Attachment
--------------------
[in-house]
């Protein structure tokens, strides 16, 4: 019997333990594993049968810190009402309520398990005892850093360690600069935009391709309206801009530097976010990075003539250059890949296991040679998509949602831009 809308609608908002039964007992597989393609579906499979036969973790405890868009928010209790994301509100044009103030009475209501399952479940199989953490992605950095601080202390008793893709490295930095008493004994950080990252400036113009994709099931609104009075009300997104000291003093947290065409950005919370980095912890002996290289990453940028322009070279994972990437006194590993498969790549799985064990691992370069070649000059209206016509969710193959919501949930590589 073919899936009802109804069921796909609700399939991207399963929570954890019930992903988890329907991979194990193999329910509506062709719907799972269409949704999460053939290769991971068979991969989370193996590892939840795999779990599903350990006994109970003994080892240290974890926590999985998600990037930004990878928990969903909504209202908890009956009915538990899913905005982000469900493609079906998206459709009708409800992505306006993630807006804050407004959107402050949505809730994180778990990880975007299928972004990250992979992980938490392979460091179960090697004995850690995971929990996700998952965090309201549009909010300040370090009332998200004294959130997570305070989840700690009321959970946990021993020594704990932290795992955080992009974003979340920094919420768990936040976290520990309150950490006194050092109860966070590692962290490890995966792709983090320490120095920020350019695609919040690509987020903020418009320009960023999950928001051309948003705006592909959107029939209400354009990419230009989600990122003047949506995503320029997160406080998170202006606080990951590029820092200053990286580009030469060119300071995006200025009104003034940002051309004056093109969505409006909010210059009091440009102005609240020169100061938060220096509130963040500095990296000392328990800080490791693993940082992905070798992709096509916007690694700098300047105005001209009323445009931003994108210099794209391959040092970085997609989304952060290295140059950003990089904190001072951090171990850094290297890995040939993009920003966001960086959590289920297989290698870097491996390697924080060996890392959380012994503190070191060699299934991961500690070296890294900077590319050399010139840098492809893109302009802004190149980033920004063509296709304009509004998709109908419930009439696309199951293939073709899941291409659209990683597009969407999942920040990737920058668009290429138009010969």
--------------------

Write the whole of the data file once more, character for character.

[in-house]
């Protein structure tokens, strides 16, 4: 019997333990594993049968810190009402309520398990005892850093360690600069935009391709309206801009530097976010990075003539250059890949296991040679998509949602831009 809308609608908002039964007992597989393609579906499979036969973790405890868009928010209790994301509100044009103030009475209501399952479940199989953490992605950095601080202390008793893709490295930095008493004994950080990252400036113009994709099931609104009075009300997104000291003093947290065409950005919370980095912890002996290289990453940028322009070279994972990437006194590993498969790549799985064990691992370069070649000059209206016509969710193959919501949930590589 073919899936009802109804069921796909609700399939991207399963929570954890019930992903988890329907991979194990193999329910509506062709719907799972269409949704999460053939290769991971068979991969989370193996590892939840795999779990599903350990006994109970003994080892240290974890926590999985998600990037930004990878928990969903909504209202908890009956009915538990899913905005982000469900493609079906998206459709009708409800992505306006993630807006804050407004959107402050949505809730994180778990990880975007299928972004990250992979992980938490392979460091179960090697004995850690995971929990996700998952965090309201549009909010300040370090009332998200004294959130997570305070989840700690009321959970946990021993020594704990932290795992955080992009974003979340920094919420768990936040976290520990309150950490006194050092109860966070590692962290490890995966792709983090320490120095920020350019695609919040690509987020903020418009320009960023999950928001051309948003705006592909959107029939209400354009990419230009989600990122003047949506995503320029997160406080998170202006606080990951590029820092200053990286580009030469060119300071995006200025009104003034940002051309004056093109969505409006909010210059009091440009102005609240020169100061938060220096509130963040500095990296000392328990800080490791693993940082992905070798992709096509916007690694700098300047105005001209009323445009931003994108210099794209391959040092970085997609989304952060290295140059950003990089904190001072951090171990850094290297890995040939993009920003966001960086959590289920297989290698870097491996390697924080060996890392959380012994503190070191060699299934991961500690070296890294900077590319050399010139840098492809893109302009802004190149980033920004063509296709304009509004998709109908419930009439696309199951293939073709899941291409659209990683597009969407999942920040990737920058668009290429138009010969």